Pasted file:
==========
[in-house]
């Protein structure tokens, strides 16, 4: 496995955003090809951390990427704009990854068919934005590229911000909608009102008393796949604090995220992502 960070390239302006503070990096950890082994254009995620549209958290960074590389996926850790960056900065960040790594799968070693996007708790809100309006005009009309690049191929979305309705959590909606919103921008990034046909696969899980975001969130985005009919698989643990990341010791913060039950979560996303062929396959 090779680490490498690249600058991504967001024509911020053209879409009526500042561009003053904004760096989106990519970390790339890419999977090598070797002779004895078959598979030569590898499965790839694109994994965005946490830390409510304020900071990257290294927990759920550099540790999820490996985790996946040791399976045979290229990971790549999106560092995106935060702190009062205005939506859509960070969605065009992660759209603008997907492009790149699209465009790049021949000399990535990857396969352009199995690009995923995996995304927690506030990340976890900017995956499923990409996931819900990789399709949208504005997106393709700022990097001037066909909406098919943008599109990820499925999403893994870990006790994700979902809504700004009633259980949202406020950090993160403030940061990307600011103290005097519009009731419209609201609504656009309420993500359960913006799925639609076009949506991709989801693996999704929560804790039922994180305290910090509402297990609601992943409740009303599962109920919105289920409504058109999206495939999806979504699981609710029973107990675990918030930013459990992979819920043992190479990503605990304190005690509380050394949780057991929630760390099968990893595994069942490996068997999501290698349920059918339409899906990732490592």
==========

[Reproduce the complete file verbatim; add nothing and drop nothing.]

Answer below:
[in-house]
């Protein structure tokens, strides 16, 4: 496995955003090809951390990427704009990854068919934005590229911000909608009102008393796949604090995220992502 960070390239302006503070990096950890082994254009995620549209958290960074590389996926850790960056900065960040790594799968070693996007708790809100309006005009009309690049191929979305309705959590909606919103921008990034046909696969899980975001969130985005009919698989643990990341010791913060039950979560996303062929396959 090779680490490498690249600058991504967001024509911020053209879409009526500042561009003053904004760096989106990519970390790339890419999977090598070797002779004895078959598979030569590898499965790839694109994994965005946490830390409510304020900071990257290294927990759920550099540790999820490996985790996946040791399976045979290229990971790549999106560092995106935060702190009062205005939506859509960070969605065009992660759209603008997907492009790149699209465009790049021949000399990535990857396969352009199995690009995923995996995304927690506030990340976890900017995956499923990409996931819900990789399709949208504005997106393709700022990097001037066909909406098919943008599109990820499925999403893994870990006790994700979902809504700004009633259980949202406020950090993160403030940061990307600011103290005097519009009731419209609201609504656009309420993500359960913006799925639609076009949506991709989801693996999704929560804790039922994180305290910090509402297990609601992943409740009303599962109920919105289920409504058109999206495939999806979504699981609710029973107990675990918030930013459990992979819920043992190479990503605990304190005690509380050394949780057991929630760390099968990893595994069942490996068997999501290698349920059918339409899906990732490592």